Each weekday morning, we walk an hour to school. I did not expect I’d be saying that in my retirement! Until now, I had not gone “to school” in, um, more than 40 years except for parent-teacher conferences. But for the past two weeks, we have spent four hours a day learning Spanish—and while the note-taking, whiteboards, worksheets, and, yes, homework bring back distant memories, the rest is brand new. We are not only learning the language—though Rachel had already learned enough basic Spanish to get by—we are also learning about the city’s culture, history, geography, weather, and way of life.
Our walk is by choice—when the weather is bad or time is tight, we take the TranVia, a modern, clean, efficient street-level train that whisks us to school in 15 minutes. But the walk is refreshing and gives us a chance to practice our Spanish before class. We follow the riverwalk near our house, along the Rio Yanuncay, and then turn up a broad avenue with statues of prominent Cuencans decorating a grassy median. We pass dozens of small shops and restaurants, a new bilingual school, the oldest high school in the city, and a university. Then we turn onto the riverwalk at Rio Tomebambo, cross a bridge dedicated to women who lost their lives to domestic violence, climb a steep stone stairway up the riverside cliff, pausing to catch our breath in the 8300-foot altitude, and pass into “old Cuenca.”
We live in “new Cuenca,” which has spread across the valley over the past 50 years or so, but “old Cuenca” was the only Cuenca from the mid-1500s to the early 1900s. Before the Spaniards arrived, there were cities with different names, such as the Cañaris’ Guapondeleg (“land as big as heaven”) and the Incas’ Pumaponga (“the door of the puma”) that were as grand or grander. Old Cuenca, or the city center, still has stone sidewalks, a dozen or so historic churches and cathedrals, and colonial townhouses with wooden balconies, red-tiled roofs, and stucco walls. It is also crowded with shops, sidewalk vendors, restaurants small and large, bookstores, electronics stores, pharmacies, streetcars, and buses—all the trappings of a modern South American city. As in most Latin American countries (and much of Europe), people gather in stone-paved plazas scattered throughout the city’s grid, often adjacent to a church.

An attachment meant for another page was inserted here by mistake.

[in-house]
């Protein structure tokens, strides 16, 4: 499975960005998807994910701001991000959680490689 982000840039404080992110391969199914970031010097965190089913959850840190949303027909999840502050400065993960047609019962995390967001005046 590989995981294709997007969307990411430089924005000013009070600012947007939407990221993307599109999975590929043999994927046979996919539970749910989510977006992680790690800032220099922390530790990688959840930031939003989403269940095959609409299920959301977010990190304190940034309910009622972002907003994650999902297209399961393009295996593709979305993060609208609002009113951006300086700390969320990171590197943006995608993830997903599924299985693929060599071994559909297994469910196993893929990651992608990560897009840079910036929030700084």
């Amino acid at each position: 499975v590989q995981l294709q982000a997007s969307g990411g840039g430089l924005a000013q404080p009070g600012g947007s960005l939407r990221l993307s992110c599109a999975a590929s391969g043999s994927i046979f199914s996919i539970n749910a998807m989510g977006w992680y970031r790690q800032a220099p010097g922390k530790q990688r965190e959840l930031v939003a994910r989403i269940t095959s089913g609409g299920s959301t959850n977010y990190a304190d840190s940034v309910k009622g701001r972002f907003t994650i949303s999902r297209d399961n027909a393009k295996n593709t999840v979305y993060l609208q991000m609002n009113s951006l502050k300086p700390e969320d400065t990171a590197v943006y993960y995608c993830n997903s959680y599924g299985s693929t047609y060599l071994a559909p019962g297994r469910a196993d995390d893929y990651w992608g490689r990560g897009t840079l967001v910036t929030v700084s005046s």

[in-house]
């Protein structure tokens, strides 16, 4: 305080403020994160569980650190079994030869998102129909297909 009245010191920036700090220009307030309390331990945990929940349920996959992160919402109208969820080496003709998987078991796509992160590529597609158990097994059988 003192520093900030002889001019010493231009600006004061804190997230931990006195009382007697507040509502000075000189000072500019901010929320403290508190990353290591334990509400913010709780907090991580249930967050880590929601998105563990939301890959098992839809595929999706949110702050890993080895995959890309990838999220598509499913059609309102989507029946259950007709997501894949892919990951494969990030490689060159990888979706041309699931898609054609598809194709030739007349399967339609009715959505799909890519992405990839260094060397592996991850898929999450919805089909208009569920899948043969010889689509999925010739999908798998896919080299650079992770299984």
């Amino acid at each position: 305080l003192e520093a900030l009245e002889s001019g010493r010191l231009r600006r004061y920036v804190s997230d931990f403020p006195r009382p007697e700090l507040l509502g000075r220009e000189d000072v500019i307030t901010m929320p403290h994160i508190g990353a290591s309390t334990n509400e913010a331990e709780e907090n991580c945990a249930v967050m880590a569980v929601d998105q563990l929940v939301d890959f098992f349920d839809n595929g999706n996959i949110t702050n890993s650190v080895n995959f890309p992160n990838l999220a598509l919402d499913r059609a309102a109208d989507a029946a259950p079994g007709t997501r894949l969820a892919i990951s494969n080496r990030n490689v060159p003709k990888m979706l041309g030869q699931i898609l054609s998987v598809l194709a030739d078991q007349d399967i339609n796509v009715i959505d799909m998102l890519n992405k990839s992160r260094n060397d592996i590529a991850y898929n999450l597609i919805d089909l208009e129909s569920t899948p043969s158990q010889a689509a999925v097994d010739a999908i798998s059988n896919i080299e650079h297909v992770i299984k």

Cuenca is a small city, with about 320,000 people (close to half the population of Boston), spread out across a valley, intersected by four rushing rivers, and surrounded by mountains. Its houses and other buildings tend to be only a few stories high, with the steeples and domes of churches and cathedrals often the tallest structures. Catholicism is even evident in the train stops—one is named Corazon de Jesus, or “the heart of Jesus”, which is also a nickname for the city, and several others are named for saints.
Some of the churches, like the three-domed “new cathedral” pictured at the top of this post, are famous for their striking architecture; others, like the “old cathedral” across the square, for their history. Construction on the New Cathedral was begun in the late 1800s and continued for almost a century, until cracks from the settling of the growing structure brought a halt to the work. The Old Cathedral dates to the 1500s and incorporates layers from multiple eras in its walls, decorations, and foundation, including Incan stones, murals from multiple centuries, and an exposed crypt where Spanish nobles were buried. In fact, the Old Cathedral also serves as a museum of religious art. I find it fascinating to realize that, by the time the Pilgrims had built their hardscrabble Plimouth Plantation, Cuenca was already a thriving city and this cathedral had already undergone its first major renovation. (And of course, all this was built on top of temples and cities of the Incas, who in turn had built theirs on top of Cañari structures.)